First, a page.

At the beginning of November my family came to visit! My dad, mom, sister Elizabeth, and her boyfriend Alan trekked all the way across the world for a week of visits and some interesting cultural experiences. I'm not exactly sure what words they would use, but I would say they got exactly what they bargained for.
After an arrival fiasco to which I came very late, the week was pretty good! We went to a lot of places previously mentioned in my posts including Harajuku, Meiji Shrine, Akihabara, Tokyo Tower, The Imperial Palace, and Asakusa. We also explored a lot of new areas that I didn't know much about like Shinjuku (where my family stayed), Odaiba, Tokyo Sky Tree, Roppongi, Tsukiji Fish Market, and Hakone. I ate more American food than I've eaten in all my time here, my mom went to see a doctor in Japan (something I have no intention of ever doing), AND the best part, no one died!
Shinjuku was an interesting place to spend a lot of time. It's the center in Tokyo for large department stores, so we went and checked one out on a rainy day. Department stores in Japan are bigger than most malls I've been to in America. Also, because of their incredible hospitality, they're famous for giving customers the ultimate shopping experience. Shinjuku station is another story, maybe a whole other world. It's huge and confusing and I'm pretty sure I'd like to stay as far away from it as possible from here on out.
Odaiba was a really unique place to go. For some reason, maybe because it was a Wednesday afternoon, there was no one there. It seemed like a ghost island. The train ride over there was especially cool, though, because we had to take a fairly new line which ran right under the rainbow bridge. The view was spectacular. Odaiba is a weird place. Of course, in true Japanese fashion, there was tons of shopping as the main attraction. We also rode the large ferris wheel there, which I've come to learn is one of about 5 in the Tokyo area (why, I just don't know). Though it was cool, it felt more for tourists and foreigners than Japanese people (luckily we were tourists and not Japanese people).
Tsukiji Fish Market is one of the biggest and most famous fish markets in Japan. You can go early in the morning to witness the tuna auction, where they only let 120 tourists enter. Or you can do what we did, and go at 9 am and walk around a while. It's a wholesale fish market so there were a ton of people, both customers and tourists. It was similar to the smaller fish market I had been to on my trip to Kanazawa. A tourist favorite, it did not disappoint. Unfortunately, I didn't get to enjoy a sushi breakfast. Just adding it to the list of things left to do!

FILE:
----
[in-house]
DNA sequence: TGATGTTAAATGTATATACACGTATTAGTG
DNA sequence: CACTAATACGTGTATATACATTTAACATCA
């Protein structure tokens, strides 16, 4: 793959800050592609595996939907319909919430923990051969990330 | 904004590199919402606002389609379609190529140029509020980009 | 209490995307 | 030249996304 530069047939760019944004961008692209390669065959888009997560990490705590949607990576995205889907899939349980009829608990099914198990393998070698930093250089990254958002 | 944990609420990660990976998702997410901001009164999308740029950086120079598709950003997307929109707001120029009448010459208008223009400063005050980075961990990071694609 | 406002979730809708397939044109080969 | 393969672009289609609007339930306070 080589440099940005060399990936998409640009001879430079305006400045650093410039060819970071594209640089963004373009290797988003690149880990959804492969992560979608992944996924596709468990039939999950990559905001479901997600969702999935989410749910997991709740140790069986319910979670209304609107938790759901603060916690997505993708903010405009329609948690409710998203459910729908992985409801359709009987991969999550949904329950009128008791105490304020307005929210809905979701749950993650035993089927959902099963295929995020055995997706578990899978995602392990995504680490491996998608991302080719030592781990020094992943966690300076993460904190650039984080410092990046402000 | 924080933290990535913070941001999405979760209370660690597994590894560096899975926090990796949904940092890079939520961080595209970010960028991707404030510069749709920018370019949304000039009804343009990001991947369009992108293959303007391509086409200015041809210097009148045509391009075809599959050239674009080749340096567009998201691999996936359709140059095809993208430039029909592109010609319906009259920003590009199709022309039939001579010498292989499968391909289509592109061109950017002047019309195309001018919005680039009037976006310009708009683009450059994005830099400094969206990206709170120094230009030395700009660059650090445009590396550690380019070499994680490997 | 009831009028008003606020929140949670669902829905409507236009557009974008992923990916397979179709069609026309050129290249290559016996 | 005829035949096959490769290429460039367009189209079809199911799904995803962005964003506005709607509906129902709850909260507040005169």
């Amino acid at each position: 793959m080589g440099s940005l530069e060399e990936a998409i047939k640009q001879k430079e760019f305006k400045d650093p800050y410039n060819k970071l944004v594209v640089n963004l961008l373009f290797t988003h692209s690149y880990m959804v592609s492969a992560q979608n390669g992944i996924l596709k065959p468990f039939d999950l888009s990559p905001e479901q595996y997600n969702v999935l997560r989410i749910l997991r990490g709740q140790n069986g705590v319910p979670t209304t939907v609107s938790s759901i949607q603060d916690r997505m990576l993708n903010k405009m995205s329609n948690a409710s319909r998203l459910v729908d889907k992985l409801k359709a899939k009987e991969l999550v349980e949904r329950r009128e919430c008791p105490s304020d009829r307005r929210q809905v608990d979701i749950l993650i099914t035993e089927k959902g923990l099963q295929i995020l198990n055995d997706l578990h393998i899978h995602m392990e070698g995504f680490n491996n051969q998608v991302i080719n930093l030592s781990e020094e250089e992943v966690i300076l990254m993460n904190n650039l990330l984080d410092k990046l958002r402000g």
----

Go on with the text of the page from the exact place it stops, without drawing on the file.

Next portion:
On Saturday we took a day-long tour to the Fuji/Hakone area. It was nice to finally get to see the mountain because when I climbed it, it was the middle of the night. Hakone is a nearby area with another, smaller mountain. In Hakone, we went on a pirate boat ride around one of the five lakes, lake Ashi, and then took a gondola ride to the top where we got a great view of Mt. Fuji close to sunset. Hakone is famous for black eggs that are boiled in the natural sulfurous pools on the mountain. If you eat one, you're supposed to live 7 years longer. The leaves on the mountains were starting to change, which is a beautiful time in Japan. In Japanese, there is a word specifically used to describe the leaves changing colors: kouyou (ko-yo) . I've been told many times that the english language is so boring because of lack of words like this and others that the Japanese use so much.
One of the best new discoveries I got from my family's visit is Roppongi. In orientation, we were warned about Roppongi being a dangerous place to go alone and at night. However, just like everywhere, if you're careful you shouldn't have a problem. Foreigners flock to Roppongi. There was bar after bar with Outback Steakhouses and TGI Fridays all over. It was like a little mini New York City. We went to dinner one night in Roppongi and I vowed to revisit at least once before I go home.
While having my family here was so exciting and a great change of pace from my weekly routine, it also came with a lot of ups and downs and a lot of stress. It was hard to let go and let cultural mistakes happen. At the same time, it was so different being around people who weren't using the language and weren't learning it either. Because so much of my life is centered around Japanese, it's hard to look at Japan without Japanese. That really changes everything.
Overall, it was one giant adventure I'm sure none of us will ever forget. I've added a few new places to visit and revisit in Tokyo, and my family got to see a little of what my life here in Japan is actually like. While it was a great time, I'm sure this has been a sufficient amount of Asian travel for the Rowland family for a while.
|From the 5th Station on Mount Fuji|
|The whole crew at dinner in Roppongi|